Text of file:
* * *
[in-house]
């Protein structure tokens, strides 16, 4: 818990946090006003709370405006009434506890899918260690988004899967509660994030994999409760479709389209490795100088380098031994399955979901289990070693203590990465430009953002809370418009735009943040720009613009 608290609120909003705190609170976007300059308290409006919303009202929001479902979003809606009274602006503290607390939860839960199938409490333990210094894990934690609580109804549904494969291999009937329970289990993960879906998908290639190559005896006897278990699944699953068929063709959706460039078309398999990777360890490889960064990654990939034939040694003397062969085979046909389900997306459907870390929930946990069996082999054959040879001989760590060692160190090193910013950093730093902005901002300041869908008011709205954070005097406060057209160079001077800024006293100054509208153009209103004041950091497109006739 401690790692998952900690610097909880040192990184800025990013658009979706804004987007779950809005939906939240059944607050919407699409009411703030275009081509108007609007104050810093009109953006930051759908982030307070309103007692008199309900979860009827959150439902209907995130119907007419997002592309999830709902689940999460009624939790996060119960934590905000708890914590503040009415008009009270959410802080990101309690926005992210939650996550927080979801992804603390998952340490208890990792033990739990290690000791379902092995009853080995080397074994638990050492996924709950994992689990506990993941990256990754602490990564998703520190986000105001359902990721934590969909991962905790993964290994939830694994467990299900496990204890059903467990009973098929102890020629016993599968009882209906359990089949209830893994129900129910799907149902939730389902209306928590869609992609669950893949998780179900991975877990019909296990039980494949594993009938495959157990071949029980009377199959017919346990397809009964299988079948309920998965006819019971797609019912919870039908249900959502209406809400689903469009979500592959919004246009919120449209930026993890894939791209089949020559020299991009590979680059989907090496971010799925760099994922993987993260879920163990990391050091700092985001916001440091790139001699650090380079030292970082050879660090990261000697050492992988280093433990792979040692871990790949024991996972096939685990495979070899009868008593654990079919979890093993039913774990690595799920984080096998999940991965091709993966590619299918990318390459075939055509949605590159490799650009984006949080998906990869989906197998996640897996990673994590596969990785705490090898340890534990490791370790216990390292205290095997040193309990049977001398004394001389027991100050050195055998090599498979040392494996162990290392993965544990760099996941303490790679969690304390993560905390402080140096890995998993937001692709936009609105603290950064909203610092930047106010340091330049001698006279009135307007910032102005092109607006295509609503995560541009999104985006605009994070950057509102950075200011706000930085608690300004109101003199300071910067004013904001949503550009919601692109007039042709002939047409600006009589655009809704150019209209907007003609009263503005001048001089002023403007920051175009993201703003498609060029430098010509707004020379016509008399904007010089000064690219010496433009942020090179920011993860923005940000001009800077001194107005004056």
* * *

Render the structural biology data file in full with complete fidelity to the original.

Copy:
[in-house]
């Protein structure tokens, strides 16, 4: 818990946090006003709370405006009434506890899918260690988004899967509660994030994999409760479709389209490795100088380098031994399955979901289990070693203590990465430009953002809370418009735009943040720009613009 608290609120909003705190609170976007300059308290409006919303009202929001479902979003809606009274602006503290607390939860839960199938409490333990210094894990934690609580109804549904494969291999009937329970289990993960879906998908290639190559005896006897278990699944699953068929063709959706460039078309398999990777360890490889960064990654990939034939040694003397062969085979046909389900997306459907870390929930946990069996082999054959040879001989760590060692160190090193910013950093730093902005901002300041869908008011709205954070005097406060057209160079001077800024006293100054509208153009209103004041950091497109006739 401690790692998952900690610097909880040192990184800025990013658009979706804004987007779950809005939906939240059944607050919407699409009411703030275009081509108007609007104050810093009109953006930051759908982030307070309103007692008199309900979860009827959150439902209907995130119907007419997002592309999830709902689940999460009624939790996060119960934590905000708890914590503040009415008009009270959410802080990101309690926005992210939650996550927080979801992804603390998952340490208890990792033990739990290690000791379902092995009853080995080397074994638990050492996924709950994992689990506990993941990256990754602490990564998703520190986000105001359902990721934590969909991962905790993964290994939830694994467990299900496990204890059903467990009973098929102890020629016993599968009882209906359990089949209830893994129900129910799907149902939730389902209306928590869609992609669950893949998780179900991975877990019909296990039980494949594993009938495959157990071949029980009377199959017919346990397809009964299988079948309920998965006819019971797609019912919870039908249900959502209406809400689903469009979500592959919004246009919120449209930026993890894939791209089949020559020299991009590979680059989907090496971010799925760099994922993987993260879920163990990391050091700092985001916001440091790139001699650090380079030292970082050879660090990261000697050492992988280093433990792979040692871990790949024991996972096939685990495979070899009868008593654990079919979890093993039913774990690595799920984080096998999940991965091709993966590619299918990318390459075939055509949605590159490799650009984006949080998906990869989906197998996640897996990673994590596969990785705490090898340890534990490791370790216990390292205290095997040193309990049977001398004394001389027991100050050195055998090599498979040392494996162990290392993965544990760099996941303490790679969690304390993560905390402080140096890995998993937001692709936009609105603290950064909203610092930047106010340091330049001698006279009135307007910032102005092109607006295509609503995560541009999104985006605009994070950057509102950075200011706000930085608690300004109101003199300071910067004013904001949503550009919601692109007039042709002939047409600006009589655009809704150019209209907007003609009263503005001048001089002023403007920051175009993201703003498609060029430098010509707004020379016509008399904007010089000064690219010496433009942020090179920011993860923005940000001009800077001194107005004056």